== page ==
In his journey, Oliver meets the Artful Dodger, a seemingly nice boy who offers his assistance. Oliver is taken to a run-down house occupied by Fagin and his boys. There, Oliver is initiated into the rites of pickpocketing, theft, and petty crime. His first unwilling foray into the new profession is not a success, however, since Oliver is caught by the police and taken to court. The victim of the pickpocketing, Mr. Brownlow, takes pity on him and takes him into his own home to help the boy recover from an illness. Brownlow is strangely drawn to the boy. Oliver's old friends, including the murderous Sikes and the mysterious Monks, try to find the boy and remove him from his new surroundings. Oliver tries desperately to escape from Fagin and his group. During his adventures, he finds that his past is neither so hidden nor so shameful as he has been led to believe."

    2 out of 2 people found this review helpful.

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  • Anonymous

    Posted July 22, 2001

    Oliver Twist tops all!

    Of all the wonderful books in the world, so far I have not read one that can top this classic! At sixteen years old I have just finished reading this masterpiece for the fifth time at least. It's an all-time-favorite. Though some people may argue that it is boring or childish, it is none of these. The characters are well developed with complex personalitys and the plot intriguing. Such a book is hard to find and ought to be appreciated!

    2 out of 2 people found this review helpful.

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  • Anonymous

    Posted April 18, 2014

    Dry, barely any excitement.

    Charles Dickens was paid by the word, and I know that as a fact. He takes multiple paragraphs simply to describe why he wouldn't use a certain word to describe something.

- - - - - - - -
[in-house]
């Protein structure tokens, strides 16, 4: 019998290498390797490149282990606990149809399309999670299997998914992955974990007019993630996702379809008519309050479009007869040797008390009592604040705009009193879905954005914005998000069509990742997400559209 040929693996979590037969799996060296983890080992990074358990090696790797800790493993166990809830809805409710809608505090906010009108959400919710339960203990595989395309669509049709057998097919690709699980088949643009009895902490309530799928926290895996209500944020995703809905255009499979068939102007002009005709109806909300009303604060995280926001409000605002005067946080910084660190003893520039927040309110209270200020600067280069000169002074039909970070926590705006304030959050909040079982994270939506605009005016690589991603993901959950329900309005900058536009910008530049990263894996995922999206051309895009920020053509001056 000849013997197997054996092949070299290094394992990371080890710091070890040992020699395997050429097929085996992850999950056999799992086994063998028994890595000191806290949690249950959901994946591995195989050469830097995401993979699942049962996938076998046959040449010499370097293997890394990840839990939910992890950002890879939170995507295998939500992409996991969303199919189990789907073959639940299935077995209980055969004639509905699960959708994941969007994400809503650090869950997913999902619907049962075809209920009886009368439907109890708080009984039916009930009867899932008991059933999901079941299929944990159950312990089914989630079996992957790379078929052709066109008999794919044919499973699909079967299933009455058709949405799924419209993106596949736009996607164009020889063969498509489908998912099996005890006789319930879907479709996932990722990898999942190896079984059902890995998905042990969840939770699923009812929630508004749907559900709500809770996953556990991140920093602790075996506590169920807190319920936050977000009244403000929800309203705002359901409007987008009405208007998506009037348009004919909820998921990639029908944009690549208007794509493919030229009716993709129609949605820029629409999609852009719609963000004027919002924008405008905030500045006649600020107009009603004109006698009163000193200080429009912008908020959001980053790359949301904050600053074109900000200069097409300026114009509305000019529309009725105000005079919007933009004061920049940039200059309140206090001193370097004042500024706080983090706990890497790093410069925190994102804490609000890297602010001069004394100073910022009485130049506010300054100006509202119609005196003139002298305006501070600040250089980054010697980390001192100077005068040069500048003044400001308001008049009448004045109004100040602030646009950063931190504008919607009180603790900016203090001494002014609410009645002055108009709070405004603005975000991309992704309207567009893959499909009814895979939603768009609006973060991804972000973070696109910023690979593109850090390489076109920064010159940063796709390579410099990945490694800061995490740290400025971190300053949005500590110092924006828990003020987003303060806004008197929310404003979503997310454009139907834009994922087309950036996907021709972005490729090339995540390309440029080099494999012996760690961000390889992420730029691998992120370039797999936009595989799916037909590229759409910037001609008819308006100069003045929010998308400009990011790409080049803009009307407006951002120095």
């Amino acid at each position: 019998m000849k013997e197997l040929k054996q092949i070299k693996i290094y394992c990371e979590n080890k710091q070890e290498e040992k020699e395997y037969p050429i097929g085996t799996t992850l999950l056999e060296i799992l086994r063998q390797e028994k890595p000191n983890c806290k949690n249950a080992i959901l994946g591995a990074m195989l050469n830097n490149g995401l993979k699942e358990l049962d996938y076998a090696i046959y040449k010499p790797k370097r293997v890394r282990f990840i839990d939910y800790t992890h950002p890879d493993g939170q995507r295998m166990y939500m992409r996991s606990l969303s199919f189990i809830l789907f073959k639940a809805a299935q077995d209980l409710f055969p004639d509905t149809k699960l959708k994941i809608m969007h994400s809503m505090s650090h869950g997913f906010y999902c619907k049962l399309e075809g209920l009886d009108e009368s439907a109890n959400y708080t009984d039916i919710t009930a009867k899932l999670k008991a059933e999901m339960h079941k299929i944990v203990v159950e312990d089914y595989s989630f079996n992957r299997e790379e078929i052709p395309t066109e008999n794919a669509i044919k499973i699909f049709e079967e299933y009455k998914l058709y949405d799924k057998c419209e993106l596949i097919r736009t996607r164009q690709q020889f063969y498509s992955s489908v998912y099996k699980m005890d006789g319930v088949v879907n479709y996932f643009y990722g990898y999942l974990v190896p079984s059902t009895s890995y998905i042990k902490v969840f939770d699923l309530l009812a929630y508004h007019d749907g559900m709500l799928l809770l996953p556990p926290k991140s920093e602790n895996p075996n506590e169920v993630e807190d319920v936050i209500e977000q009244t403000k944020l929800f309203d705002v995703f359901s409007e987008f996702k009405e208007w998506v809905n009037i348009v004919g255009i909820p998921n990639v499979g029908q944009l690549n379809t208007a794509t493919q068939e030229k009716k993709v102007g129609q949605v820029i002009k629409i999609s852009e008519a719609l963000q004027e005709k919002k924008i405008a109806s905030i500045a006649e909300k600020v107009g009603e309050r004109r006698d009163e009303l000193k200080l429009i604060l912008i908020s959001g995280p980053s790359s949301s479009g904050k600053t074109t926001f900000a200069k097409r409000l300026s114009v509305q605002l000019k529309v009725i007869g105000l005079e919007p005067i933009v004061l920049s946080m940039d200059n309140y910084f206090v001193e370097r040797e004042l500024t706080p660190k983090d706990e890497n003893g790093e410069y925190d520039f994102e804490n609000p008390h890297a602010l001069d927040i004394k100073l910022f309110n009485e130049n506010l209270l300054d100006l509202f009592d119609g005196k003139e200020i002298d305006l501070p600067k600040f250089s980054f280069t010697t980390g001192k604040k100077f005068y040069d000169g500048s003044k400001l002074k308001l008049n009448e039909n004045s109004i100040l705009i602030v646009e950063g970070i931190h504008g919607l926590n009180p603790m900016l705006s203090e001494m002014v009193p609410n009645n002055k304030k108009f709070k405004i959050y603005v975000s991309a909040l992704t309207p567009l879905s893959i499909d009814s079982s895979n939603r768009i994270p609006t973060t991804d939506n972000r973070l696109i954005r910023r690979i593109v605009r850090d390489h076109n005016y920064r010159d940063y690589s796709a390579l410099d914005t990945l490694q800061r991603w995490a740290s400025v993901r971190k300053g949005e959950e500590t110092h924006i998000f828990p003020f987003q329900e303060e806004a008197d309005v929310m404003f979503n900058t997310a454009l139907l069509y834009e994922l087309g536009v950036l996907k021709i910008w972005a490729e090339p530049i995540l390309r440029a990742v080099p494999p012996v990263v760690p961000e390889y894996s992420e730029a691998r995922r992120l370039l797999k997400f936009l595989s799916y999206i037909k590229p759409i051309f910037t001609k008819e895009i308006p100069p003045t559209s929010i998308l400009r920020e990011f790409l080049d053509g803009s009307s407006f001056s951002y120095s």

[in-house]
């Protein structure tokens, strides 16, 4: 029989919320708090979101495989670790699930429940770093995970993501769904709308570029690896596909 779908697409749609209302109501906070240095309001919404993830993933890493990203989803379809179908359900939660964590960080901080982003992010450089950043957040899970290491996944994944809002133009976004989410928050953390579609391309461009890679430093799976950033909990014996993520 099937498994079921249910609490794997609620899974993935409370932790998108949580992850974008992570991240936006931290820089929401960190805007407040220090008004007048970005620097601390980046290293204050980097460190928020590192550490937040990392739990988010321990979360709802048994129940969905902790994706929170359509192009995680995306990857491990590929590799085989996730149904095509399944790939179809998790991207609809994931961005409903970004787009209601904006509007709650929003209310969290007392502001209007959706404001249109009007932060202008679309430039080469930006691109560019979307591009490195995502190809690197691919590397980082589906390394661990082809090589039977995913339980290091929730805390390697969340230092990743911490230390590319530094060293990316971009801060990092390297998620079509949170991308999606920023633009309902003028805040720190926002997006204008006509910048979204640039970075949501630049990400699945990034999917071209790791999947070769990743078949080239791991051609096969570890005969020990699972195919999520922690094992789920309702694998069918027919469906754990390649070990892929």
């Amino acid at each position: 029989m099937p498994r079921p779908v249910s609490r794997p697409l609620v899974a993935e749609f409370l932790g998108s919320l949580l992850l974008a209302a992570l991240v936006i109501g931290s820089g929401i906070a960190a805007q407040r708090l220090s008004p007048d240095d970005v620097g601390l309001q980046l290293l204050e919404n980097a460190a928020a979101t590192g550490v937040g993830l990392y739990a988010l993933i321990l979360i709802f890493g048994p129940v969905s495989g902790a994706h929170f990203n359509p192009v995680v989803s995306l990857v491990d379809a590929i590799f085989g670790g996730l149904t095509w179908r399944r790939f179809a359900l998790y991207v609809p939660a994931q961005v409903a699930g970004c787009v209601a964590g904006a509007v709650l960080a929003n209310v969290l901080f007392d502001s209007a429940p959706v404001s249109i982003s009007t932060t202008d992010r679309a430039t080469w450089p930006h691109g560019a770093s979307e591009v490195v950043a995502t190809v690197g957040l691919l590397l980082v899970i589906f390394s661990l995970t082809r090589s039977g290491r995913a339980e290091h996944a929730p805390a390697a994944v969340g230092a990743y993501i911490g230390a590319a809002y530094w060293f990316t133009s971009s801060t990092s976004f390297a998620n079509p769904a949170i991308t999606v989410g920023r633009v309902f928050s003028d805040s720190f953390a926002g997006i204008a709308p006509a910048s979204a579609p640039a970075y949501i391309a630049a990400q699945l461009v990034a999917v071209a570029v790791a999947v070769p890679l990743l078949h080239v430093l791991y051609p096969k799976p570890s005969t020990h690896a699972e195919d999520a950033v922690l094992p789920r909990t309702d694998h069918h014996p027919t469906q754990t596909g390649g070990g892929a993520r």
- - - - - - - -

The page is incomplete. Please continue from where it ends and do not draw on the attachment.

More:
Very boring, very dry, and especially when time-restricted.
    Plus, at the end is a couple VERY violent deaths. The story line is depressing and with lots of blank space filled in with useless descriptions.
    Sure, it's a classic, but it is as dry as dust.

    1 out of 1 people found this review helpful.

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  • Anonymous

    Posted March 11, 2014

    Lil                                                     Sees rav

    Lil                                                     Sees raven. looks at raven. tackles raven. laughs. :D

    1 out of 3 people found this review helpful.

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  • Anonymous

    Posted February 22, 2014

    To Valentine

    YOU OLD HAG

    1 out of 4 people found this review helpful.

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  • Anonymous

    Posted December 26, 2013

    Kurai

    Erm...Long black hair, olive skin (not really dark, not really light...y'know.) deep brown eyes...Kinda willowy. *Shrugs.* Nu'n special. Yourself?

    1 out of 4 people found this review helpful.

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  • Anonymous

    Posted May 9, 2013

    Hi

    AMAZING !!!!!!!!!!!!!!!!!!!!!!!!!!!!!!!!!!!!!!!!!!!!!!!

    1 out of 4 people found this review helpful.

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  • Anonymous

    Posted October 20, 2012

    Read what im writing

    Oliver twist is one of charles dickens greatest books. I am d in middle school and my school drama class is putting on the play. I play olive altho iv never seen the movie or read the book. So i did and i loved it.

    1 out of 1 people found this review helpful.

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  • Posted August 14, 2011

    Highly Recommended

    A true classic

    1 out of 1 people found this review helpful.